There are five stages of dealing with loss – in this case the potential loss of freedom because of a disability – Denial & Isolation, Anger, Bargaining, Depression and Acceptance. Based on where you’re at in that process, statements from and perceptions by people are going to impact you in different ways. I’ve dealt with that myself, and want to talk about it from both sides.
When I was in college, there were a few professors that didn’t like me being in their classroom because of the ADA requirements that came with it. Even though that was a minority, the issues that did occur were pretty serious. In one case, I had to get the department chair and others involved to get the issues addressed.
Years after graduation, during a random Google search, I came across publicly available documents from a professor which disclosed my disability. To say the least, I hit the roof. Even though I had gotten to the point of being comfortable being out on my own and asking for help when I needed it on a private level, I still wasn’t comfortable with that being public. Five plus years later, you all know that that’s changed. Between these blog posts, a personal blog I started and more, it’s publicly out there. And I’m fine with that – now, and on my terms.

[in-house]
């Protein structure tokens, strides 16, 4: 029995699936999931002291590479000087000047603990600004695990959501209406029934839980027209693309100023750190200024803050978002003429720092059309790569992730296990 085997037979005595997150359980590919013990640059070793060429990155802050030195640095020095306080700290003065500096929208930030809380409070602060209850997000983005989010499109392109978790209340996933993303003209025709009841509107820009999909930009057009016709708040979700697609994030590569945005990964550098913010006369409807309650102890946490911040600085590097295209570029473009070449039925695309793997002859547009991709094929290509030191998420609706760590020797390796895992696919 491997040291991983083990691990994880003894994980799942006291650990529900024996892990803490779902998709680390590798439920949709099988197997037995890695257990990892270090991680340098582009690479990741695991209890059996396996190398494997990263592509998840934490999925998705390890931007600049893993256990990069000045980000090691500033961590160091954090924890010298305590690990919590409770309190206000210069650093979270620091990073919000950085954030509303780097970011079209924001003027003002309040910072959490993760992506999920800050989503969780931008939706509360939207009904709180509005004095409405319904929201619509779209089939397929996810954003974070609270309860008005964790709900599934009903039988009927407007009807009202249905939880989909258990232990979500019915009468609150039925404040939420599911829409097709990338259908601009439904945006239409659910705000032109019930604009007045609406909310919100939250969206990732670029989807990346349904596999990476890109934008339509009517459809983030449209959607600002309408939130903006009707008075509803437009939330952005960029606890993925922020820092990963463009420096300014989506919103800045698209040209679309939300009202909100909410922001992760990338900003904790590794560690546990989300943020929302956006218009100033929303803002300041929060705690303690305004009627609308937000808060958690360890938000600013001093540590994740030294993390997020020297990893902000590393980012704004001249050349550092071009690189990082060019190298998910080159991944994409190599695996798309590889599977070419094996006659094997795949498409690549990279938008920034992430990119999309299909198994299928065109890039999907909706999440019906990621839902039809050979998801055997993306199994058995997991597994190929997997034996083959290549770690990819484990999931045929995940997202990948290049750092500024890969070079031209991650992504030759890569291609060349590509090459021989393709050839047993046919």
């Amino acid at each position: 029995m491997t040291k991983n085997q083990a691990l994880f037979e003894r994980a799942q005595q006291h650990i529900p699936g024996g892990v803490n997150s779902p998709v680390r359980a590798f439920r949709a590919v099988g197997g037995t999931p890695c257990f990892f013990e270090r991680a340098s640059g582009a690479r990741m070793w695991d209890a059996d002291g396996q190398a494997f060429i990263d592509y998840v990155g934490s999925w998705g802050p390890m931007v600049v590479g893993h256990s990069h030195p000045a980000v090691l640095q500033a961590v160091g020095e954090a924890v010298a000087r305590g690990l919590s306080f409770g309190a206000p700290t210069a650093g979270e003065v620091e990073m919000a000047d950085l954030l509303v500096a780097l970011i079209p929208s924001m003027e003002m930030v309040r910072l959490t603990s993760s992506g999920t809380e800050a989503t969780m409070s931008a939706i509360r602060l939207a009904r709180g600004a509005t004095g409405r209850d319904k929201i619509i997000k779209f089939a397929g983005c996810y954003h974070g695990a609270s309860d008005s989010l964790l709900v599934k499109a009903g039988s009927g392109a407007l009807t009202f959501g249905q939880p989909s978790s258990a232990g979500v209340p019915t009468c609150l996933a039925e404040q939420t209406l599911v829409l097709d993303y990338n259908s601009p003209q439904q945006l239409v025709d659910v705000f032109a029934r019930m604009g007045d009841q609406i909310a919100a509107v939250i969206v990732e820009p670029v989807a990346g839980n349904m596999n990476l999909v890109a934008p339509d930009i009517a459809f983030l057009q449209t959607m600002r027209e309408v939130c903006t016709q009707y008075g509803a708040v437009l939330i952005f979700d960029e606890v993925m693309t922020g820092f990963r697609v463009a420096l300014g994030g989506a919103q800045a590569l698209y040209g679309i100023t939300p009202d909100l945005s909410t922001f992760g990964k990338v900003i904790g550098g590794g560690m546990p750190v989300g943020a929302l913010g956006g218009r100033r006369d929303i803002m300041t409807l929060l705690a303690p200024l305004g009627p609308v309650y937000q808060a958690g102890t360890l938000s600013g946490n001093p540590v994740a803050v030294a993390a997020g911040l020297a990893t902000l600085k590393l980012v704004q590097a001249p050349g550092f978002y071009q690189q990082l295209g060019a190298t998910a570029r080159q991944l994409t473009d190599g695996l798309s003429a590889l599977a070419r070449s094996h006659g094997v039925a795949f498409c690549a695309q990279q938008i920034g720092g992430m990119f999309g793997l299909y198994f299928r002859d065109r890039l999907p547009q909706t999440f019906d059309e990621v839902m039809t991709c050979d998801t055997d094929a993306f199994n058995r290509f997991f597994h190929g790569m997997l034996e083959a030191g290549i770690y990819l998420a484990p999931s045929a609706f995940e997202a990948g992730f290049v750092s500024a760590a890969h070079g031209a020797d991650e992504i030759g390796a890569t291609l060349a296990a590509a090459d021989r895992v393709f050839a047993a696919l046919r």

While the timeline for everyone is different, I can’t stress strongly enough the benefits of getting to that final stage. Yes, it’s a hard journey filled with pitfalls; but the payoff is well worth it. Just take a look through some of my previous blog posts if you want to see the benefits of getting to acceptance. Or take a look at the long list of athletes with disabilities (AWDs) that are out there – including those that are getting ready for the 2016 ParaOlympics in Rio.
And as a final point, while not everyone’s going to accept you and what you’re dealing with, you can’t let that derail you. There are always going to be a minority of jerks in the world. Ignore them, keep moving on, and get to where you need to be!